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AMT across the USA

As candidates continue along what they hope will be the road to the White House, taxes and tax breaks keep coming up. That's not unusual in any election. And it's especially relevant for the next occupant of the Oval Office, since that person will have to deal with the 2010 expiration date of W's many tax cuts.

One common campaign theme is how to preserve middle- and lower-income tax breaks. A popular answer so far is to raise taxes on the wealthiest Americans to pay for continuation or expansion of tax breaks for those in the other tax brackets.

Us_senate_seal Last week, the Senate Finance Committee heard testimony on middle-class economic issues. Witnesses testified that income inequality is rising. Between 2004 and 2005, the average inflation-adjusted income of the top one percent of households increased by more than $100,000; the average income of the bottom 90 percent of households increased by only $250. Committee Chairman Max Baucus, D-Mont., said the Committee will hold more hearings to explore ways to continue and expand middle-class tax relief.

On Sunday, Sen. Barack Obama (D-Ill.) told ABC's This Week news program that he supports “rolling back the Bush tax cuts on the top 1 percent of people who don’t need it” to pay for health care reforms.

Former Democratic Senator John Edwards also has called for a roll back of Bush's tax cuts on Americans earning more than $200,000 a year to pay for his universal health care proposal. He also supports a windfall profits tax on oil companies, with that money earmarked for programs to reduce U.S. dependence on oil.

Adjusting the AMT: A tax created almost 40 years ago to ensure that the wealthiest taxpayers remitted their fair share to the IRS also continues to attract the attention of lawmakers.

As promised when they took control of Capitol Hill in January, House Democratic leaders are preparing legislation that would permanently protect all but the most wealthy from the alternative minimum tax. But just how changes to or total repeal of the AMT would help -- or hurt -- is still being debated.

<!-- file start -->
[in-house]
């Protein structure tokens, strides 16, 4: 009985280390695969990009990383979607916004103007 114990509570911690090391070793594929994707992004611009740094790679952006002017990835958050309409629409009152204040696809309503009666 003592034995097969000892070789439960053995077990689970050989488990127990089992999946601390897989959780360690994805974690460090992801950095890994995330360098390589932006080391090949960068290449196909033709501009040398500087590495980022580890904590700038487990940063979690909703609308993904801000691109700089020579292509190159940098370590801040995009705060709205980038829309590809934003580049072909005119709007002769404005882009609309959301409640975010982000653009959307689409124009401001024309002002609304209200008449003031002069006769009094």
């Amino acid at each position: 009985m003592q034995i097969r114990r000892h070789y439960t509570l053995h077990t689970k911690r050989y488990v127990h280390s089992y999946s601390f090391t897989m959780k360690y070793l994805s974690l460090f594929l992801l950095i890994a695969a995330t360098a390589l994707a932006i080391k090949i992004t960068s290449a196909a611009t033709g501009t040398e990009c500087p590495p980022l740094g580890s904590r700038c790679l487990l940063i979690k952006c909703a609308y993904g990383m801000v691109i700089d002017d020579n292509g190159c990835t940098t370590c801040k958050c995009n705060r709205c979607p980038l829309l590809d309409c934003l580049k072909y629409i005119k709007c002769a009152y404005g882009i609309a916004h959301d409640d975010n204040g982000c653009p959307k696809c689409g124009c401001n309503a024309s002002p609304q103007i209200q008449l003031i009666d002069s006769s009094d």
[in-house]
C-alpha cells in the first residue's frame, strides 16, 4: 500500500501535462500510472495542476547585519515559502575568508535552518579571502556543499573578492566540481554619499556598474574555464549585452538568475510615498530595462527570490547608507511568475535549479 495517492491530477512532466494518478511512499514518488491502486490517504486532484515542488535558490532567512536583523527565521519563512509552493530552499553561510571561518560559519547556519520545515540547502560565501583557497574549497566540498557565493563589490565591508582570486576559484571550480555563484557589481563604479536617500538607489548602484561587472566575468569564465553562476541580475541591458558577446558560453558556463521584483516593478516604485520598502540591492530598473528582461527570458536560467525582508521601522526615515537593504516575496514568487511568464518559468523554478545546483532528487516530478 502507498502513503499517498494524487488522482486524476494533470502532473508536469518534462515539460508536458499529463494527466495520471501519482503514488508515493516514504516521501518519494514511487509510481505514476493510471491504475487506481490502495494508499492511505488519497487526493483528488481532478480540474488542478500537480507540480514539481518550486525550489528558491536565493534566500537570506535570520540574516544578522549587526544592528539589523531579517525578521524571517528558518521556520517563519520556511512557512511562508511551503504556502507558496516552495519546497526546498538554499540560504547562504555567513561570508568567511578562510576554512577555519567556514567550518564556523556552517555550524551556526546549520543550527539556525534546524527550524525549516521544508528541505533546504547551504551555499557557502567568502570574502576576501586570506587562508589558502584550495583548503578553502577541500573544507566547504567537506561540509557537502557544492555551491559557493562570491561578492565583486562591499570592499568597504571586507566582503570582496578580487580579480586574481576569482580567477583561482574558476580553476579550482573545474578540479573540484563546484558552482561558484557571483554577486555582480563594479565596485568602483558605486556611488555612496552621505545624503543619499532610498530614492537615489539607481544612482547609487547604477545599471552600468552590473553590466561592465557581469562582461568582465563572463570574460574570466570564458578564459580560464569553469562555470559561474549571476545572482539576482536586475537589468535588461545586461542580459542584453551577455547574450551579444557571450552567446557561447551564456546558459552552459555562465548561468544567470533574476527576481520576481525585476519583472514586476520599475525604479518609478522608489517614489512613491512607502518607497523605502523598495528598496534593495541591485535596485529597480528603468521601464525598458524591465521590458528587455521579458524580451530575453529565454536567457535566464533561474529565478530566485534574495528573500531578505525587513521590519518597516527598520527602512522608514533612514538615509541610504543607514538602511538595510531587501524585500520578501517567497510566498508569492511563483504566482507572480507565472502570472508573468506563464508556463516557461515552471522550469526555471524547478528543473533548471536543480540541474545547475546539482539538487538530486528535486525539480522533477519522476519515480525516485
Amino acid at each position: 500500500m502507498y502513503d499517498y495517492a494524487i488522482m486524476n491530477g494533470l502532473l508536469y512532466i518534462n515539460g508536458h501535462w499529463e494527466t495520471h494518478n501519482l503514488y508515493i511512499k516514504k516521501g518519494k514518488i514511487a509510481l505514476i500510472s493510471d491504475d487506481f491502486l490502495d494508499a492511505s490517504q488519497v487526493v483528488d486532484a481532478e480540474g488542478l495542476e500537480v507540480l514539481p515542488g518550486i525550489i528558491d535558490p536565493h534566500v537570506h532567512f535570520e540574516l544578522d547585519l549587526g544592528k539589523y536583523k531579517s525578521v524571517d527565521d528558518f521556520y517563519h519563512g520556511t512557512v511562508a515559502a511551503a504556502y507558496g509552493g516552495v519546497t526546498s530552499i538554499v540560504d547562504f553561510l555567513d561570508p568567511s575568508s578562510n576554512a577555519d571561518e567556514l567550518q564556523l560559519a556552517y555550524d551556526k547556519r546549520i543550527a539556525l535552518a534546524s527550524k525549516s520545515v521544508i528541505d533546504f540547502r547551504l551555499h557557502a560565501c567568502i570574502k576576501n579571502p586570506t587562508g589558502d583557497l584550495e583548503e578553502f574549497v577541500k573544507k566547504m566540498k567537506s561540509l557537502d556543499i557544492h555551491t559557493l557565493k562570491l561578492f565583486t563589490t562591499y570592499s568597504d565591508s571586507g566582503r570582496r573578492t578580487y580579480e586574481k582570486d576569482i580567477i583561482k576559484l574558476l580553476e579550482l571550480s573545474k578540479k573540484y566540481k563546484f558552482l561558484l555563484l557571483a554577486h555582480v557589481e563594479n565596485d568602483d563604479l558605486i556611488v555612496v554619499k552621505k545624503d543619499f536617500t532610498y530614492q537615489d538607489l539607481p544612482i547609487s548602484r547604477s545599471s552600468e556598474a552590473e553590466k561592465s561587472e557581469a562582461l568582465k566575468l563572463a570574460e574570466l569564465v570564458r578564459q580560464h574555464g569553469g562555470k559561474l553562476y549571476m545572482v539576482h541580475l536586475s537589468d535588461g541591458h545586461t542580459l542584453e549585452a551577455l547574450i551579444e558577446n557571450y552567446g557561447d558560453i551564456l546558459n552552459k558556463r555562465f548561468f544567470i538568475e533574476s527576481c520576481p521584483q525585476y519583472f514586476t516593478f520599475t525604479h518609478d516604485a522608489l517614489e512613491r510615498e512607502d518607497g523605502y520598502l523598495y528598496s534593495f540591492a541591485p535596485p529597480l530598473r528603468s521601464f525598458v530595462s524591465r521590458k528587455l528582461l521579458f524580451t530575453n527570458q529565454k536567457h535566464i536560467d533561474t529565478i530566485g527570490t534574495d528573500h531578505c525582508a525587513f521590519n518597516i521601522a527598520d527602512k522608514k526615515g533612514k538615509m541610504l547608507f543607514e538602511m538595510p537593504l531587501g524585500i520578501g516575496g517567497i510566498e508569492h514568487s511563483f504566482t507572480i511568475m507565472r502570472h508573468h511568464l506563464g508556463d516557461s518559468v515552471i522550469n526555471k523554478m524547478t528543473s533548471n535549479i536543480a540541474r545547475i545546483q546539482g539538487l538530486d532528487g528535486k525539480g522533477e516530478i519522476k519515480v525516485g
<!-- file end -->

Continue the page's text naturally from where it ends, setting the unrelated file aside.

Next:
On Monday, Charles Grassley (R-Iowa), the ranking Republican on the Senate Finance Committee, told his colleagues that without the AMT, the top tax brackets most likely would increase dramatically (the phrase "46 percent marginal tax rate" was tossed out there ) to make up for no more AMT money.

Meanwhile, the Tax Foundation today issued a special report on the AMT. The group looks at what it sees as the key questions Congress must consider: Where does the AMT improve the system? What harm does it do? Who has to file an AMT return and why? When people have to pay the AMT, does it actually bring their taxes up to the level that people with similar incomes pay?


And while details on how to fix the AMT are scarce right now, the topic's political expediency is quite evident.

Residents in the Northeast, northern Midwest and California, all key electorate sectors for any future president, will be hardest hit by the AMT unless Congress extends current legislation exempting millions of filers from the parallel tax system.

The reason: Those states have higher average incomes and higher state and local taxes that cannot be deducted under the AMT.

Even if you haven't yet dealt with the AMT, you could in a few years, regardless of where you live, if Congress doesn't act to offset the potential problem.

Least_likely_stateamtvictimsITEP, the Institute on Taxation and Economic Policy, compiled data that details which states currently face AMT danger; it was published by Citizens for Tax Justice. The tables here show the top 12 states (the blue list) whose residents are most affected by the AMT and the 12 least-affected (red) states.

If your state isn't in these most/least groups, check out the full list.

And keep a close eye not only on your potential AMT tax return hit, but also your Representative and Senators as they try to tweak the system.


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